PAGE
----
Tensions mount in Hong Kong between police, pro-democracy protesters


Tensions mounted in Hong Kong on Thursday ahead of the deadline set by pro-democracy activists for the city’s Beijing-backed Chief Executive Leung Chun-ying to step down.

Hong Kong police warned of serious consequences if pro-democracy protesters try to occupy government buildings, as they have threatened to do if the territory’s leader did not resign by Thursday.

Both the Chinese government and the pro-democracy protesters seemed to be losing patience after the week-long street protests challenging Beijing’s communist authority.

Thousands of protesters are continuing the stand-off with police with huge crowds filling the streets for the sixth day. The demonstrations are sparked by Beijing’s decision to pre-screen nominations of candidates for Hong Kong’s first-ever leadership election in 2017.

Leung Chun-ying had attended China’s National Day celebrations on Wednesday and was heckled by protesters. Student protesters, meanwhile, were barred from the official flag-raising ceremony in Hong Kong but gathered outside to jeer the nationalist display.

The pro-democracy student activists, led by ‘Occupy Central with Love and Peace’, had set the national day as the deadline for a response from the government. However, the Hong Kong leader has slammed the protests and said Beijing will not change its position on the elections.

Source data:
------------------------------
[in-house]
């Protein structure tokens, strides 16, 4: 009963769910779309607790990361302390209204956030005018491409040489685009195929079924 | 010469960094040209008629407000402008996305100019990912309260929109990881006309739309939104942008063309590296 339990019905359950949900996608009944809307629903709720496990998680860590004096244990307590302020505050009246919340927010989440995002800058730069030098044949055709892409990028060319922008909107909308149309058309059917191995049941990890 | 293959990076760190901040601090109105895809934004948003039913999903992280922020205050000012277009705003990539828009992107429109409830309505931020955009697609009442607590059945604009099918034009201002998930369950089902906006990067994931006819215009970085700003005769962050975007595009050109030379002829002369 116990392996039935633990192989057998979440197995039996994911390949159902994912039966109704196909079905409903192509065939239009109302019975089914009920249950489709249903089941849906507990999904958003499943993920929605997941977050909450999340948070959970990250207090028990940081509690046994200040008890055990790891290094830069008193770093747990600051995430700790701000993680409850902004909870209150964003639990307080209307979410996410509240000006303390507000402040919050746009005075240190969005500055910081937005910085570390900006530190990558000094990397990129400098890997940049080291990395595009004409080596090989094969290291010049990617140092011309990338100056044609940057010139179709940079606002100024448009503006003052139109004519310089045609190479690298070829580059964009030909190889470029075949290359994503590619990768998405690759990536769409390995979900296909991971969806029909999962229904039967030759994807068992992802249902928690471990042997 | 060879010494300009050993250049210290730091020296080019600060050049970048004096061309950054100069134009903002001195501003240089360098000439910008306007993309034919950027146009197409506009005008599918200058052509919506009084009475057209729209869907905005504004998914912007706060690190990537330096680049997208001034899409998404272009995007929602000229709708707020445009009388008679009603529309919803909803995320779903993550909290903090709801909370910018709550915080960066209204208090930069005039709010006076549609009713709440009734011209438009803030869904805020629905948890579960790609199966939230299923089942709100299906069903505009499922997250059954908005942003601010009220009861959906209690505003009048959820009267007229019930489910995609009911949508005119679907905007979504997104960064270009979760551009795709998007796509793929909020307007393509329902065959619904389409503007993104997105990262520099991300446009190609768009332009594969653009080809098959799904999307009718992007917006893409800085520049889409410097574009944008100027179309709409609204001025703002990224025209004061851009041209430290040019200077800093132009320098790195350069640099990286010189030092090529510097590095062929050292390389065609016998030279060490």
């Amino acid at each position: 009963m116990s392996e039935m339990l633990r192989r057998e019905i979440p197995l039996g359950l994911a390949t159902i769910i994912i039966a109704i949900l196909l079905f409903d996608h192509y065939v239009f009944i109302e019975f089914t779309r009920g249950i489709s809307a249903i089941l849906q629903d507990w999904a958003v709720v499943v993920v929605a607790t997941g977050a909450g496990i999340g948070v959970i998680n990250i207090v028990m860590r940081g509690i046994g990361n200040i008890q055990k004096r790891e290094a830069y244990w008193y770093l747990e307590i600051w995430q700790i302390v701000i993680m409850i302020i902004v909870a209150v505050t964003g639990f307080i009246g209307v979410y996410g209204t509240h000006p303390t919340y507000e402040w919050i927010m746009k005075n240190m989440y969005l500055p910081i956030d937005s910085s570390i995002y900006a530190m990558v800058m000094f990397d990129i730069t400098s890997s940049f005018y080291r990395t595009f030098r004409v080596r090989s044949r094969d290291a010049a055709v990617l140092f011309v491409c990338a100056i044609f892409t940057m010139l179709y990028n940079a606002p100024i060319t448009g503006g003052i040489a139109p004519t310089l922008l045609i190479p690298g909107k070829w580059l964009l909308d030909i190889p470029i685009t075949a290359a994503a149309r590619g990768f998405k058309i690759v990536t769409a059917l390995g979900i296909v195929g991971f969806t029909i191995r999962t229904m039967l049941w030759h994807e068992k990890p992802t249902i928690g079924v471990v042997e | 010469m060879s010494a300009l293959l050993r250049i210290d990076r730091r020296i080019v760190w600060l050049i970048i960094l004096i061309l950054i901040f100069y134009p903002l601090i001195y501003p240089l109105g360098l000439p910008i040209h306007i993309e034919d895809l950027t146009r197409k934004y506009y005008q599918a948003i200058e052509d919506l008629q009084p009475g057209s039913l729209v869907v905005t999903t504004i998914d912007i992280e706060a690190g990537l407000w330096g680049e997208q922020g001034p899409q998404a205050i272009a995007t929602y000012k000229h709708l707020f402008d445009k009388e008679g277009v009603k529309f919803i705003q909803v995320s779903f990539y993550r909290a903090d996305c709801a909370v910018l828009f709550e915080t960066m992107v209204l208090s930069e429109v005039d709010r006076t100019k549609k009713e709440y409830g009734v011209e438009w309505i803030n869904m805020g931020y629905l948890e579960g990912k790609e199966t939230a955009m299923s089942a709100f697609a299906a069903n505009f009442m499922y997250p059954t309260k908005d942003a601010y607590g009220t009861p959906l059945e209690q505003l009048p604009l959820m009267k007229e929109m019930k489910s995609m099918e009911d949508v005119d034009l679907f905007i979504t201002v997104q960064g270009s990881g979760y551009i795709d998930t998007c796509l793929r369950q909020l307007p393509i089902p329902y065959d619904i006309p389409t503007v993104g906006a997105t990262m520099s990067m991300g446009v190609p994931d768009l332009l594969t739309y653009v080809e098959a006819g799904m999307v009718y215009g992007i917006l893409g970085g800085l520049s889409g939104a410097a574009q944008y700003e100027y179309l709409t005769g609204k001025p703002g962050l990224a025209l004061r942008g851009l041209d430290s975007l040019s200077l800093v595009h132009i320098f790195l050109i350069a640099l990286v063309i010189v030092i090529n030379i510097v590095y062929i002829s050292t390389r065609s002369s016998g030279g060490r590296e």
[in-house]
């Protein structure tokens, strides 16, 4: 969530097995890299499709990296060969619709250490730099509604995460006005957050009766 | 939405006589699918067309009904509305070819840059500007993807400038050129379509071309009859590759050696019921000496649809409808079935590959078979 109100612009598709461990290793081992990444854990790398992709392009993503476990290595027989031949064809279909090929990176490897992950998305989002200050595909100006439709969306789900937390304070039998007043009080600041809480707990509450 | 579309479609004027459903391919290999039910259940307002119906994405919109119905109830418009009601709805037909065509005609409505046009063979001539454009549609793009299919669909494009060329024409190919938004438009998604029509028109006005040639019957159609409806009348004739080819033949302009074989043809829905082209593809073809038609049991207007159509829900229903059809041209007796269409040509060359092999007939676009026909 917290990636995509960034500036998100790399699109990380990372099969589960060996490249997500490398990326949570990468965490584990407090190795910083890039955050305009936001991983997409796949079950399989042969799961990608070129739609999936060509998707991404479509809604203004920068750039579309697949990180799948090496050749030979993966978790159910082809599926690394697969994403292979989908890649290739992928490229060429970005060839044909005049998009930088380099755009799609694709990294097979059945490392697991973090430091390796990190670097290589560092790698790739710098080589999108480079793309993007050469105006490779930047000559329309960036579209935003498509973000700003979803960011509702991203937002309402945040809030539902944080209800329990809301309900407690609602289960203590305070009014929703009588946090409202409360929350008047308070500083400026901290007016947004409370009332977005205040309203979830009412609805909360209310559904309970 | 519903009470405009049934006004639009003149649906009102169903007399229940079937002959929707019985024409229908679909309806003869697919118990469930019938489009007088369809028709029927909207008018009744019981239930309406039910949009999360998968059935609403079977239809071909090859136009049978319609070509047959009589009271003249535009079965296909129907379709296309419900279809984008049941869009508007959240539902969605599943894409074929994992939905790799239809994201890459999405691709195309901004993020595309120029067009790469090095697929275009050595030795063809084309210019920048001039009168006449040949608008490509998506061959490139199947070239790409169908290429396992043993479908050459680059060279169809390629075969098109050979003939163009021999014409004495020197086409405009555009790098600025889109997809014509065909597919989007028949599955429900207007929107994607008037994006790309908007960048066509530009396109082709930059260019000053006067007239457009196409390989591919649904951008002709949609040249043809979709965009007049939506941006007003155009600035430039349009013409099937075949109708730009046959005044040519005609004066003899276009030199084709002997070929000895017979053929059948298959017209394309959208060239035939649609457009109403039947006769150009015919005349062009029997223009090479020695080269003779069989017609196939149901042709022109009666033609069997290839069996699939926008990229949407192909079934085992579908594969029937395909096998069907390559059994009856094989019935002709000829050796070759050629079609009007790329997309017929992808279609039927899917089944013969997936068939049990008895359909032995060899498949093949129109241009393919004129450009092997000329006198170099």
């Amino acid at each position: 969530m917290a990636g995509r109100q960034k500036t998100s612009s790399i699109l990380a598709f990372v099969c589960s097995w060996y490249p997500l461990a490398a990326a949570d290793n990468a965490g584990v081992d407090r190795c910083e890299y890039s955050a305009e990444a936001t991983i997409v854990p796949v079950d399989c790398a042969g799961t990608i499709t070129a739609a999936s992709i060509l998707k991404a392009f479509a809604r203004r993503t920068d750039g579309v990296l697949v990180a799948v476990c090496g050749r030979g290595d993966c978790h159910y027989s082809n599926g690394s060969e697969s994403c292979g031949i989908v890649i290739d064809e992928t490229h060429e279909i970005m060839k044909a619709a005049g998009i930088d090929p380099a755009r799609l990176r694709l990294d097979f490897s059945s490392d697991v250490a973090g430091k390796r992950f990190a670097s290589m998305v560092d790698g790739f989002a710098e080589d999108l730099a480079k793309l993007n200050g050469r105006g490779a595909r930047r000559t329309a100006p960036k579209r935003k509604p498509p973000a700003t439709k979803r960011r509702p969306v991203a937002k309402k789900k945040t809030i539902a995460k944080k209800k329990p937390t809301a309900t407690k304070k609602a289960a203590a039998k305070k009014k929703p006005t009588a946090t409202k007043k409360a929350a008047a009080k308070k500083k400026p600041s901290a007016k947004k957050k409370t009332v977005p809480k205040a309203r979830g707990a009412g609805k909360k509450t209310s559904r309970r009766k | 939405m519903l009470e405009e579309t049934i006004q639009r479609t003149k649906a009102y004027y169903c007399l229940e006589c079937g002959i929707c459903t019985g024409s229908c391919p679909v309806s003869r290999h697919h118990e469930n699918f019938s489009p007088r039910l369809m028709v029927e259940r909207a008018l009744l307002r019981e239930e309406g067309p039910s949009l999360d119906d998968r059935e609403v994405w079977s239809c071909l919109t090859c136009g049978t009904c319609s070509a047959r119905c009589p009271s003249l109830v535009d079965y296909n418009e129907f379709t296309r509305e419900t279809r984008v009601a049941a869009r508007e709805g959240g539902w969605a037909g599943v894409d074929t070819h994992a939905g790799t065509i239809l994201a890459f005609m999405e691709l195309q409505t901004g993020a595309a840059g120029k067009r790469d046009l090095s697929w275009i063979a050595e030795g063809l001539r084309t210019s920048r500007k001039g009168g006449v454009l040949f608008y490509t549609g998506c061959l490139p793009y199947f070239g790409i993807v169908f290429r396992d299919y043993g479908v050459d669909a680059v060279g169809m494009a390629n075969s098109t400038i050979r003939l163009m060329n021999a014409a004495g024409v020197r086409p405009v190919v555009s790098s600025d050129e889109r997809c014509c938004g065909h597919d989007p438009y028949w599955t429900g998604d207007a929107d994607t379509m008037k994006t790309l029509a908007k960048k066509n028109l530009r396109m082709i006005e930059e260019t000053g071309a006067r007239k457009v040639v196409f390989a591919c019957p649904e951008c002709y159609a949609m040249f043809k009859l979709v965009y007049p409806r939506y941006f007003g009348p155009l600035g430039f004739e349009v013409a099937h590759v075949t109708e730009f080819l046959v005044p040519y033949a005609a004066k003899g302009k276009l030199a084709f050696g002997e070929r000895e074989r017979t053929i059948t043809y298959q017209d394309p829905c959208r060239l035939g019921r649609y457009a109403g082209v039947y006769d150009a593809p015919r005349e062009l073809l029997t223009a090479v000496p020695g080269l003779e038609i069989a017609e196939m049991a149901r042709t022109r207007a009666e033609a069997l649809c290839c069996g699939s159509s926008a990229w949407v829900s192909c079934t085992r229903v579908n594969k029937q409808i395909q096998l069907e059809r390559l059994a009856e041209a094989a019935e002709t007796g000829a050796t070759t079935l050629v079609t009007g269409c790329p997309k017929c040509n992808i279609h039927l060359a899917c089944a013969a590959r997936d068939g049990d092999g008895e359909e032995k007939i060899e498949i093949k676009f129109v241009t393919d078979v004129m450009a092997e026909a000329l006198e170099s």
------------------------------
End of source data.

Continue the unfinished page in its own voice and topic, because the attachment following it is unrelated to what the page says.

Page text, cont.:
The protests have been dubbed the “Umbrella Revolution”, as the stand-off stretched into its fourth day, because the crowds have used umbrellas to not only block the sun but also to help protect them from pepper spray and tear gas being fired at them by police.

Meanwhile, China’s foreign minister has warned the US and other foreign countries on Thursday not to meddle in China’s “internal affairs” before meeting US President Barack Obama.

Wang Yi told Kerry that “all countries should respect China’s sovereignty and this is a basic principle of governing international relations”.

“I believe for any country, for any society, no one would allow those illegal acts that violate public order. That’s the situation in the United States and that’s the same situation in Hong Kong,” he said.

However, Obama told Wang Yi at a White House meeting that the US was watching the Hong Kong protests closely.

Kerry repeated US calls for Chinese authorities to show restraint towards the mass protests challenging the communist government.